Lucy Hughes-Hallett’s ambitious first novel ends in 1665 in the aftermath of that plague, and it, too, dances between past and present, history and modernity. Like those skeletons buried for centuries beneath Bishopsgate, it is rooted in the ground. The eponymous “peculiar ground” is Wychwood, a great house in Oxfordshire, a place where the wealthy can build walls around themselves to keep out ugliness, poverty, political change. Or at least that is what they believe they can do; it doesn’t spoil the intricacies of this novel to say that, in the end, they will not succeed.

It is a timely idea. No doubt Hughes-Hallett was working on her novel long before a certain presidential candidate announced that he would build a great wall, but this present-day undiplomatic reality can never be far from the reader’s mind, and nor will the questions of Britain’s connection to or breakage with our European neighbours. Hughes-Hallett’s last book, a biography of Gabriele d’Annunzio, “the John the Baptist of fascism”, won a slew of awards when it was published four years ago and demonstrated the author’s skill in weaving together the forces of culture and politics.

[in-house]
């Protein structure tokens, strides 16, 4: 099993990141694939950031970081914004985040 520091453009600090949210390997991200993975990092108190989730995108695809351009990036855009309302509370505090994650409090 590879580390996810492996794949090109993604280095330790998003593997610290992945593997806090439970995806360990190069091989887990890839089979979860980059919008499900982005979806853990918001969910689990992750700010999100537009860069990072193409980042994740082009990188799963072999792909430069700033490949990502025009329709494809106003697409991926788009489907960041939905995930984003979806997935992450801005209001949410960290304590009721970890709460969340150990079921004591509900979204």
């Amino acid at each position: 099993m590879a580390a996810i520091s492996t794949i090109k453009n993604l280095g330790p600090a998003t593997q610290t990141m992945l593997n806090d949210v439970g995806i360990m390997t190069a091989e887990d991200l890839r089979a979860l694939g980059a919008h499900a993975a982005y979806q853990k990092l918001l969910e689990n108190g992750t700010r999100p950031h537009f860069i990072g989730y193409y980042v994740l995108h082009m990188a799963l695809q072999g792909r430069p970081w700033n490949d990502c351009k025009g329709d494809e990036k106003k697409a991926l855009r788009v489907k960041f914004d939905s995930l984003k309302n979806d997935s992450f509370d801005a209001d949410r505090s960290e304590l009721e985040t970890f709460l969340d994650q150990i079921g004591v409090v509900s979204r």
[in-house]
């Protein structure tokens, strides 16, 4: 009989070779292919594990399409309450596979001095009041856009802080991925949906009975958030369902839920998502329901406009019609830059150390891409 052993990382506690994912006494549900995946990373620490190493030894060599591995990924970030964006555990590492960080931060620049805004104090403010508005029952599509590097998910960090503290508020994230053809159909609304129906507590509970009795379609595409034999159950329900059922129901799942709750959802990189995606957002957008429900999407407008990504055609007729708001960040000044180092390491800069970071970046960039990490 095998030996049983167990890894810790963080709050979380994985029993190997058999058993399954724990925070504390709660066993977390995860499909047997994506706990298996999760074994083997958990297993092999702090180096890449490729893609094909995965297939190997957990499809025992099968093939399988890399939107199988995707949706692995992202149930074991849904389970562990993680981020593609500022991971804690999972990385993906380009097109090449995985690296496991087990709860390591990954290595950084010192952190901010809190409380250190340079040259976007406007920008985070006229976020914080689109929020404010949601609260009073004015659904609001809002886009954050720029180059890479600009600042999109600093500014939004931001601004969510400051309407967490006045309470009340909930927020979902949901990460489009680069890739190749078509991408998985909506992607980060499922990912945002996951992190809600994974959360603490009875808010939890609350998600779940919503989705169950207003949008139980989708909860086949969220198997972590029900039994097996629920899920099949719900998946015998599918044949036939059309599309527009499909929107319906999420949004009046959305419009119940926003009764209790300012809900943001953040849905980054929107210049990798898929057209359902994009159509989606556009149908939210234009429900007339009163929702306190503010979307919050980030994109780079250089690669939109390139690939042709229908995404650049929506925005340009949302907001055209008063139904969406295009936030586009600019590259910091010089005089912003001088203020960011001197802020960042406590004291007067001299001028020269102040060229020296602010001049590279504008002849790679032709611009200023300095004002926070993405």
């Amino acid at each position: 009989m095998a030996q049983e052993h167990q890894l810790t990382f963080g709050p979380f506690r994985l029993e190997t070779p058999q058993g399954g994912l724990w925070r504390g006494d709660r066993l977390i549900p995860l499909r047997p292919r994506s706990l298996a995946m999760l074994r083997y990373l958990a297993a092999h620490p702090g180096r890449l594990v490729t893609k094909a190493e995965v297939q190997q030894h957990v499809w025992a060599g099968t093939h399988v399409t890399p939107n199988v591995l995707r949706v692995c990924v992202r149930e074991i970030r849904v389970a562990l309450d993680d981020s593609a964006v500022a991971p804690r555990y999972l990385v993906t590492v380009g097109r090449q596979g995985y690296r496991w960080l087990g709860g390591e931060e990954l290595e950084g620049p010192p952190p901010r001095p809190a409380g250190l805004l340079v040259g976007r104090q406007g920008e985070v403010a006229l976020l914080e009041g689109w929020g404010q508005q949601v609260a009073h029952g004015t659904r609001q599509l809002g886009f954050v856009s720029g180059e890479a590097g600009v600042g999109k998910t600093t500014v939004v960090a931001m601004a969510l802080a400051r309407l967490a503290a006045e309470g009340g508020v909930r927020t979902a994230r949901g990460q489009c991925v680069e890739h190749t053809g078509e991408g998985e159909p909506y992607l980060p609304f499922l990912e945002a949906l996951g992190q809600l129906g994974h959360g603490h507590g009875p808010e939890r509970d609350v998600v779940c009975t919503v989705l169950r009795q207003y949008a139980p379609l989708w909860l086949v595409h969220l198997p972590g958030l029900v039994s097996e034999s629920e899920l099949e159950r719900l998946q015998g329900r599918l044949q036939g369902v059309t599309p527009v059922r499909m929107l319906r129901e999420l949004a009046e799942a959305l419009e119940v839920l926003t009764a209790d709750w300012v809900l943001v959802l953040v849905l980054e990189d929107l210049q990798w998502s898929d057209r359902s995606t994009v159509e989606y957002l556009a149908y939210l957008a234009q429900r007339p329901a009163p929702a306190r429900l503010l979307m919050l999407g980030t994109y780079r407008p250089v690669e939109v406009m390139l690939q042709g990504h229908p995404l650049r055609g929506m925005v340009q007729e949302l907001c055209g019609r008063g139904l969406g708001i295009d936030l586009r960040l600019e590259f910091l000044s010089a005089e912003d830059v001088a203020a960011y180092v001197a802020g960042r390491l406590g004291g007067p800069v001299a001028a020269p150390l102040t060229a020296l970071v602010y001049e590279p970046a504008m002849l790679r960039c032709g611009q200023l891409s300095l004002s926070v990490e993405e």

Peculiar Ground does not confine itself to a single wall. Like Tom Stoppard’s classic play Arcadia, it sets up a communication between centuries in the grounds at Wychwood. In the 17th century, John Norris is a landscape-maker, transforming natural countryside into artifice on behalf of the Earl of Woldingham, who has returned home from the depredations of the English Civil War. In the 20th century a new cast of characters inhabits Wychwood, but there are powerful resonances of the past in this place, not least because those who look after the estate – foresters, gardeners, overseers – appear to be essentially the same people. It is a kind of manifestation of what has been called the Stone Tape theory, after a 1972 television play by Nigel Kneale in which places carry an ineradicable echo of their history, causing ghostly lives to manifest themselves through the years.